Time: 11:28:42 Swim: 56:42 T1: 3:04 Bike: 5:08:53 T2: 3:39 Run: 5:16:24
Race analysis here.
Ultra efficient body marking allowed me to be back to my room by 5:15am with plenty of time to try and relax. I felt so nervous for this race. It was like Wisconsin again. I took this as a good sign. For so many races I could eat so much but here I was too nervous to eat but slowly forced some food down.
I got down to the swim start early and soon realised it was going to be messy when even before the pros had started some age groupers were getting in the water and swimming to the start line. This was a full 25 minutes ahead of the start. Last year no one got in till after the Pros had gone.
Jo came and found me on the beach which really cheered me up. There was a cheer when the gun went for the Pros. I wished Jo luck and got in to bully my way to the front. This year it was nigh on impossible to get on the front line. One guy near me was really pushing forward and with the starter repeatedly saying “don’t push forward in the middle” one of the surfers told this guy it was him he was talking to. There is no warning for the gun going off but I somehow judged pushing forward just right and got myself on the second row. I’d like to think this was intentional but there was a surfer right in front of this guy ! Luckily I saw it and I managed to move to the side.
It was mayhem. Water polo style swimming for the first few minutes. Spray everywhere. I found myself thinking “you really enjoy this. This is completely nuts”. Being in the thick of it clearly pulled me along and before I knew it I saw some clear water and surged in to it. Looking around I could see I was in the first dozen but was going way beyond what I could maintain. With the mass coming behind I couldn’t just slow immediately but eased my pace down allowing some to pass until there were feet that I had to work to stay on.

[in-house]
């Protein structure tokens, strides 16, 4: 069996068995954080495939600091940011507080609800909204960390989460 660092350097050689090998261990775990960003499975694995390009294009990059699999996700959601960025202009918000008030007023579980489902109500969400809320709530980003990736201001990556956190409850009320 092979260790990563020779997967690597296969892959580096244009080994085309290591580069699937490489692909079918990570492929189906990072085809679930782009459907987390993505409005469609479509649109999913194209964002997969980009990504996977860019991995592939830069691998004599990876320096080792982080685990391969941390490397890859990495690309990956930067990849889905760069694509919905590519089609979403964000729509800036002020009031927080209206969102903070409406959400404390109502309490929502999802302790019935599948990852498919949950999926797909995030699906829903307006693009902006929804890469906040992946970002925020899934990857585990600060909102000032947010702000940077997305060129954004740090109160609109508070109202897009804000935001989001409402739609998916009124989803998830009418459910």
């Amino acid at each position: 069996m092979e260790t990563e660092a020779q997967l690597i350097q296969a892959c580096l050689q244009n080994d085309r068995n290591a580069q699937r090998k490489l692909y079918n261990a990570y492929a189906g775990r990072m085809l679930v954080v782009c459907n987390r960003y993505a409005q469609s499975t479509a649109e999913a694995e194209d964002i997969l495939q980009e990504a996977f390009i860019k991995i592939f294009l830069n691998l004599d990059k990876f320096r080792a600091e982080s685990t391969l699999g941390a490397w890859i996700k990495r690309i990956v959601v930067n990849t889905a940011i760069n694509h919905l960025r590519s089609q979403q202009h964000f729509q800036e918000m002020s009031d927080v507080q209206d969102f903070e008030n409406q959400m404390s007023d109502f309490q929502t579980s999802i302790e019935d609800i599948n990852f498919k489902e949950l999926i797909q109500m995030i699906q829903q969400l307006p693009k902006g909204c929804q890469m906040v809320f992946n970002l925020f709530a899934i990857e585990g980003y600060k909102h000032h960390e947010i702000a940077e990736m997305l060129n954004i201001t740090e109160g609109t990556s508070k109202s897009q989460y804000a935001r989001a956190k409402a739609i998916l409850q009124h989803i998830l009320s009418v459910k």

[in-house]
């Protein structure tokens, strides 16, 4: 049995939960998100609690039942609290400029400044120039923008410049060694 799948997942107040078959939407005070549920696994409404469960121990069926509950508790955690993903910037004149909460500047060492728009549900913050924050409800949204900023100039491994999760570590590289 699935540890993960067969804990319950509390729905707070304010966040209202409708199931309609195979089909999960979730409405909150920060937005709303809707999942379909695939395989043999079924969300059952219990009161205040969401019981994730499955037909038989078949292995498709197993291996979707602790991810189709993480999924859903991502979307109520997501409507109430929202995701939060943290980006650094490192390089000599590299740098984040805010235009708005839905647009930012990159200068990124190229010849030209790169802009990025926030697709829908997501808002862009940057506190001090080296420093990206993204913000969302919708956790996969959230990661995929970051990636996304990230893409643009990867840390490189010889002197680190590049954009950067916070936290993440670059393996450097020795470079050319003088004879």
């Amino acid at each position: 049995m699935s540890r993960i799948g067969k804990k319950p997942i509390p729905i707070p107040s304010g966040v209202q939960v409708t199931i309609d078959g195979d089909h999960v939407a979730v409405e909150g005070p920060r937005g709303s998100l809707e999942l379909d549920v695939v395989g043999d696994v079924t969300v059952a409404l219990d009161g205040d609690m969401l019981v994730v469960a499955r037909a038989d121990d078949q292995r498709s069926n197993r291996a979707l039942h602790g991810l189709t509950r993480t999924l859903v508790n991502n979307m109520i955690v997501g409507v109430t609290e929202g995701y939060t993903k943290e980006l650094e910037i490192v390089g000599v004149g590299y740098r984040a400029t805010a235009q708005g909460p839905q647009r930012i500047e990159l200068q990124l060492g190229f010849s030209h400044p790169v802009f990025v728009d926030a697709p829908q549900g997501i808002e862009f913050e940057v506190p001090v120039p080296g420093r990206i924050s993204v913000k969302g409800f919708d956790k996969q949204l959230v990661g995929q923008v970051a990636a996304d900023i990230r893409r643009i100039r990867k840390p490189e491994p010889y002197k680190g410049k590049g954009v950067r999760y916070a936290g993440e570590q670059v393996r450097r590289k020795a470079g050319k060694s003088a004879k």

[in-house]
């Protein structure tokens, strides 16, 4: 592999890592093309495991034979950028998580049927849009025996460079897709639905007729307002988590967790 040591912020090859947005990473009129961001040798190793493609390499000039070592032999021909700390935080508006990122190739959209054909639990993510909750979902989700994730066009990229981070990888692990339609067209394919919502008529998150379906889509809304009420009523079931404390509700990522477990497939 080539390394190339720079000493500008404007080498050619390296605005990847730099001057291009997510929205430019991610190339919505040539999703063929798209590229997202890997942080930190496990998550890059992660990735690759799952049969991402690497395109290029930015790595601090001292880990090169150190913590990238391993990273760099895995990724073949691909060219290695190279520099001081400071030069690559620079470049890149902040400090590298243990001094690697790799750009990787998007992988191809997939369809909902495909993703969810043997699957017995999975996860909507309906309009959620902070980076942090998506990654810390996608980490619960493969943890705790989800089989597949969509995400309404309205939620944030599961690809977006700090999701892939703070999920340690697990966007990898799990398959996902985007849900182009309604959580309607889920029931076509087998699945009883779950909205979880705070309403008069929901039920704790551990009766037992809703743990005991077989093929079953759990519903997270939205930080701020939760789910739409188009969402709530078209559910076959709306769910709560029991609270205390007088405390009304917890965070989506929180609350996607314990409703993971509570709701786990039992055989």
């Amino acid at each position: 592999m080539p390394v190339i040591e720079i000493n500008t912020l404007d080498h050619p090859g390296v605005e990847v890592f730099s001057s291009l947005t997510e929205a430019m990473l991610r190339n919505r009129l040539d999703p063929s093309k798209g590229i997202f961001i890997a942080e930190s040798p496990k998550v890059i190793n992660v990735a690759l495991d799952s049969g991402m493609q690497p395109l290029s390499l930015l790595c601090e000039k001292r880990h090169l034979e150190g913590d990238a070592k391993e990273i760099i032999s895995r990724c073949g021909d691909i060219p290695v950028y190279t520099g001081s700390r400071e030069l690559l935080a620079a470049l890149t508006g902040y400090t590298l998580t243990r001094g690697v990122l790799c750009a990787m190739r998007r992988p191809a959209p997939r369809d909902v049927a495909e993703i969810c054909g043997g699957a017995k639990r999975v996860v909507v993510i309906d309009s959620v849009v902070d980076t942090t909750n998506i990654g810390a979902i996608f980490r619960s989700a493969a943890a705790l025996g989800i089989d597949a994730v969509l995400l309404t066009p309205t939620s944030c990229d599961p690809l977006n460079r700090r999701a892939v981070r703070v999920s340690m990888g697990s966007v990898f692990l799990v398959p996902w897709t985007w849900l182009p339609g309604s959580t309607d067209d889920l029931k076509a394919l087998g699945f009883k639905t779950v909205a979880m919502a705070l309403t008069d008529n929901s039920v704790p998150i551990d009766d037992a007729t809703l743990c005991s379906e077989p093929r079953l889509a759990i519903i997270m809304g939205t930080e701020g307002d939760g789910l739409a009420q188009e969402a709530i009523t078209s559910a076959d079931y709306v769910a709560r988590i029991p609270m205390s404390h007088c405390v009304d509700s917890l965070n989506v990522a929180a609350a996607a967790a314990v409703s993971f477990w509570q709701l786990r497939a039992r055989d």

Then the usual swimming from buoy to buoy started with congestion everytime we went round them. I naturally sight and could see that the buoys weren’t straight. It was tricky to decide whether swim shorter on my own or longer in the pack. I tried both on the way out and soon realised I was swimming with the same people all the time. On the way back I decided to sight myself and found myself in lovely clear water till the last 100m or so. I felt I was swimming better than last year but I think the combination of slightly tougher sea and a less well organised pack resulted in my coming out about a minute slower. Turned out it was 5th in my age group.
On the bike I kept it calm and controlled through town and only started to push on the Queen K. It felt windy and was preparing myself for big cross winds later on but they never arrived. Sods law that the bike computer that has worked the whole time we’ve been here decides not to work. Not really a problem as I race on perceived effort. I could tell very early on this was going better than last year as very few people were passing me and I felt I was passing more. I was also catching a lot of female pros. I focussed on not increasing my effort levels up the hills and making the most of the downhills. At Hawi (60 miles) I was on course for sub 5 hours, I was feeling good and with the long downhill to follow I was optimistic of a good bike split.